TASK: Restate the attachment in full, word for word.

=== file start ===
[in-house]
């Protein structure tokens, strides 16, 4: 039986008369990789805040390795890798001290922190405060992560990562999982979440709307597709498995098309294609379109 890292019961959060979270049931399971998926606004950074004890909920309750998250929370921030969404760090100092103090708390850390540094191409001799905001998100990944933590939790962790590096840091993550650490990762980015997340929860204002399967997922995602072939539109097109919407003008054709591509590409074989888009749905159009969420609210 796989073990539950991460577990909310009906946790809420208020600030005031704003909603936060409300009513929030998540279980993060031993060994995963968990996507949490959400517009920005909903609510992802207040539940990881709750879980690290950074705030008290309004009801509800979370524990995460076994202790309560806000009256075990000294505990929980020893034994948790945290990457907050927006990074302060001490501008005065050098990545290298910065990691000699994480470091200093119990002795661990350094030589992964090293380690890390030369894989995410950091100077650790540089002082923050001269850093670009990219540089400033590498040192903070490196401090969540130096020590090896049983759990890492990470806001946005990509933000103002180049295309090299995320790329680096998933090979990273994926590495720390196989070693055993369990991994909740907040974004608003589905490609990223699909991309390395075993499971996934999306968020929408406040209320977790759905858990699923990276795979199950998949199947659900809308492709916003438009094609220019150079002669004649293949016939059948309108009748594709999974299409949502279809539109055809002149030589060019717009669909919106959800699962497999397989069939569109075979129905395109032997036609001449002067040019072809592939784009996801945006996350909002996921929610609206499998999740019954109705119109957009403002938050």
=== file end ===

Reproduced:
[in-house]
């Protein structure tokens, strides 16, 4: 039986008369990789805040390795890798001290922190405060992560990562999982979440709307597709498995098309294609379109 890292019961959060979270049931399971998926606004950074004890909920309750998250929370921030969404760090100092103090708390850390540094191409001799905001998100990944933590939790962790590096840091993550650490990762980015997340929860204002399967997922995602072939539109097109919407003008054709591509590409074989888009749905159009969420609210 796989073990539950991460577990909310009906946790809420208020600030005031704003909603936060409300009513929030998540279980993060031993060994995963968990996507949490959400517009920005909903609510992802207040539940990881709750879980690290950074705030008290309004009801509800979370524990995460076994202790309560806000009256075990000294505990929980020893034994948790945290990457907050927006990074302060001490501008005065050098990545290298910065990691000699994480470091200093119990002795661990350094030589992964090293380690890390030369894989995410950091100077650790540089002082923050001269850093670009990219540089400033590498040192903070490196401090969540130096020590090896049983759990890492990470806001946005990509933000103002180049295309090299995320790329680096998933090979990273994926590495720390196989070693055993369990991994909740907040974004608003589905490609990223699909991309390395075993499971996934999306968020929408406040209320977790759905858990699923990276795979199950998949199947659900809308492709916003438009094609220019150079002669004649293949016939059948309108009748594709999974299409949502279809539109055809002149030589060019717009669909919106959800699962497999397989069939569109075979129905395109032997036609001449002067040019072809592939784009996801945006996350909002996921929610609206499998999740019954109705119109957009403002938050």